Universal's acquisition by GE and its alliance with NBC might recall the film-and-television colossus created by Wasserman nearly a half-century earlier, but in actuality, the studio and the industry at large have little in common with their postwar antecedents. Rather than creating a media powerhouse, GE's creation of NBC Universal simply gives the studio a fighting chance against the other media conglomerates that now compete in the global entertainment marketplace. And like Paramount, Warner Bros., Columbia, and the other surviving movie studios, Universal is simply one division of a diversified multinational corporation, one component of a vast entertainment machine.

SEE ALSO Studio System;Star System


Bruck, Connie. When Hollywood Had a King: The Reign of Lew Wasserman, Who Leveraged Talent into Power and Influence. New York: Random House, 2003.

Dick, Bernard. City of Dreams: The Making and Remaking of Universal Pictures. Lexington, KY: University of Kentucky Press, 1997.

Drinkwater, John. The Life and Adventures of Carl Laemmle. New York: Putnam, 1931.

Edmunds, I. G. Big U: Universal in the Silent Days. New York: Barnes, 1977.

Hirschhorn, Clive. The Universal Story. New York: Crown, 1983.

McBride, Joseph. Steven Spielberg: A Biography. New York: Simon & Schuster, 1997.

McDougal, Dennis. The Last Mogul: Lew Wasserman, MCA, and the Hidden History of Hollywood. New York: Crown, 1998.

Perry, Jeb H. Universal Television: The Studio and Its Programs, 1950–1980. Metuchen, NJ: Scarecrow, 1983.

Thomas Schatz


views updated May 17 2018

u·ni·ver·sal / ˌyoōnəˈvərsəl/ • adj. of, affecting, or done by all people or things in the world or in a particular group; applicable to all cases: universal adult suffrage the incidents caused universal concern. ∎  Logic denoting a proposition in which something is asserted of all of a class. Contrasted with particular. ∎  Linguistics denoting or relating to a grammatical rule, set of rules, or other linguistic feature that is found in all languages. ∎  (of a tool or machine) adjustable to or appropriate for all requirements; not restricted to a single purpose or position.• n. a person or thing having universal effect, currency, or application, in particular: ∎  Logic a universal proposition. ∎  Philos. a term or concept of general application. ∎  Philos. a nature or essence signified by a general term. ∎  Linguistics a universal grammatical rule or linguistic feature.DERIVATIVES: u·ni·ver·sal·i·ty / -vərˈsalətē/ n.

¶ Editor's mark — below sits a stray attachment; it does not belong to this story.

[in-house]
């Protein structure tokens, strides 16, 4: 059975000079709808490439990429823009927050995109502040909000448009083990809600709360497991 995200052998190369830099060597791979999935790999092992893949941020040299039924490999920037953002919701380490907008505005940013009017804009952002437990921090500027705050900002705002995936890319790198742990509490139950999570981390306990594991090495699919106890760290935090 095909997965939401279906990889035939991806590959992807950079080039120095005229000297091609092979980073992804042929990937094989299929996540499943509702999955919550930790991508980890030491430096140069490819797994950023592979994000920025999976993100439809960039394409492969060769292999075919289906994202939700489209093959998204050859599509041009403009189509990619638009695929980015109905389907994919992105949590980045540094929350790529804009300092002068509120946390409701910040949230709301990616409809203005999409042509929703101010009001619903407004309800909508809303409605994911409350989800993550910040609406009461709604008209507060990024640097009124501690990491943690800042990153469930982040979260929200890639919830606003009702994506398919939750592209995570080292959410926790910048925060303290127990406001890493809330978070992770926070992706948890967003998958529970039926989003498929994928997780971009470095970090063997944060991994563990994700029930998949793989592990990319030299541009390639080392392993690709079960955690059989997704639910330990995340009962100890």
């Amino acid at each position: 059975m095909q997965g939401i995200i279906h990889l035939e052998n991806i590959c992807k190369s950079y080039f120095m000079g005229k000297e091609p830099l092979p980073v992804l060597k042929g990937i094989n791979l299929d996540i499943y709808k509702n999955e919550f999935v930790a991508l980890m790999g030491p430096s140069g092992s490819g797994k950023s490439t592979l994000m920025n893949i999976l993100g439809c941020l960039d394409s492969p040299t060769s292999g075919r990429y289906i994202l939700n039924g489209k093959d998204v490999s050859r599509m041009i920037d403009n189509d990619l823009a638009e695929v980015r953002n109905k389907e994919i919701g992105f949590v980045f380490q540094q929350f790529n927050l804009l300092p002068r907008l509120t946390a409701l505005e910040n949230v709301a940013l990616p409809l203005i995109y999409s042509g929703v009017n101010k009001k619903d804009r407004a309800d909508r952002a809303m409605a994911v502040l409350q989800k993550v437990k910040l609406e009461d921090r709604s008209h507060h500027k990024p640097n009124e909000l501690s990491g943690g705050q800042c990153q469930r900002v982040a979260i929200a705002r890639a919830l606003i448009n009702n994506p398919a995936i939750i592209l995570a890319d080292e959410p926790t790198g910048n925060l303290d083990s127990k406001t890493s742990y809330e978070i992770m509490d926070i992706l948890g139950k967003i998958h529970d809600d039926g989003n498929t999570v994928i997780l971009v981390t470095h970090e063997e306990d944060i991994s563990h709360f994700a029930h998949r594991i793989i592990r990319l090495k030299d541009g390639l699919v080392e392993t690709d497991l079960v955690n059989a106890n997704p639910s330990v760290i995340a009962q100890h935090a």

views updated Jun 08 2018

U·ni·ver·sal / ˌyoōnəˈvərsəl/ a movie production company formed by Carl Laemmle in 1912, one of the first studios to move from New York to the Los Angeles area. The company merged with MCA (Music Corporation of America) in 1962. The company produced movies starring Abbott and Costello, the series of Sherlock Holmes movies featuring Basil Rathbone and Nigel Bruce, and blockbusters such as ET The Extra-Terrestrial (1982).


views updated May 18 2018

universal comprehending the whole XIV; pert. to the universe; of the Church Catholic, forming a whole XV; widely learned or accomplished XVI; (logic) pert. to the whole of a class or genus; also sb. XVI. — OF. universal (mod. -el) or L. ūniversālis, f. ūniversus; see next and -AL1.
So universality XIV (once, thereafter not till XVI). — (O)F. or late L. Hence universally XIV. universalism XIX, universalist XVII.